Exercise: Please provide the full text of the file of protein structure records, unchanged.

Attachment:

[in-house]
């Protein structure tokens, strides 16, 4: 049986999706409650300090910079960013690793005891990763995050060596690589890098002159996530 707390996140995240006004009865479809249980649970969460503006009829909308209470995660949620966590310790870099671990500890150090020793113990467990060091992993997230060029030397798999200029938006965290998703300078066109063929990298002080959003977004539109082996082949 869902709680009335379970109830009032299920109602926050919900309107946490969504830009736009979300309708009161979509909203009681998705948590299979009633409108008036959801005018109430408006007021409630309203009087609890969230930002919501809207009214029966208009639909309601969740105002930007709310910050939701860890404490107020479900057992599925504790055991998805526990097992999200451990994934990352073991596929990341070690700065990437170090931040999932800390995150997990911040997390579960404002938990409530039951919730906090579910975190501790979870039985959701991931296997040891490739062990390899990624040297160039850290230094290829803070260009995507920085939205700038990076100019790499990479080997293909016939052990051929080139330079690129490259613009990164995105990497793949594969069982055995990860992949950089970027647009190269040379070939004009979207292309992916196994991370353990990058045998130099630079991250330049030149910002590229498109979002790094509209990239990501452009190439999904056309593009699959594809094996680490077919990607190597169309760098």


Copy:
[in-house]
């Protein structure tokens, strides 16, 4: 049986999706409650300090910079960013690793005891990763995050060596690589890098002159996530 707390996140995240006004009865479809249980649970969460503006009829909308209470995660949620966590310790870099671990500890150090020793113990467990060091992993997230060029030397798999200029938006965290998703300078066109063929990298002080959003977004539109082996082949 869902709680009335379970109830009032299920109602926050919900309107946490969504830009736009979300309708009161979509909203009681998705948590299979009633409108008036959801005018109430408006007021409630309203009087609890969230930002919501809207009214029966208009639909309601969740105002930007709310910050939701860890404490107020479900057992599925504790055991998805526990097992999200451990994934990352073991596929990341070690700065990437170090931040999932800390995150997990911040997390579960404002938990409530039951919730906090579910975190501790979870039985959701991931296997040891490739062990390899990624040297160039850290230094290829803070260009995507920085939205700038990076100019790499990479080997293909016939052990051929080139330079690129490259613009990164995105990497793949594969069982055995990860992949950089970027647009190269040379070939004009979207292309992916196994991370353990990058045998130099630079991250330049030149910002590229498109979002790094509209990239990501452009190439999904056309593009699959594809094996680490077919990607190597169309760098």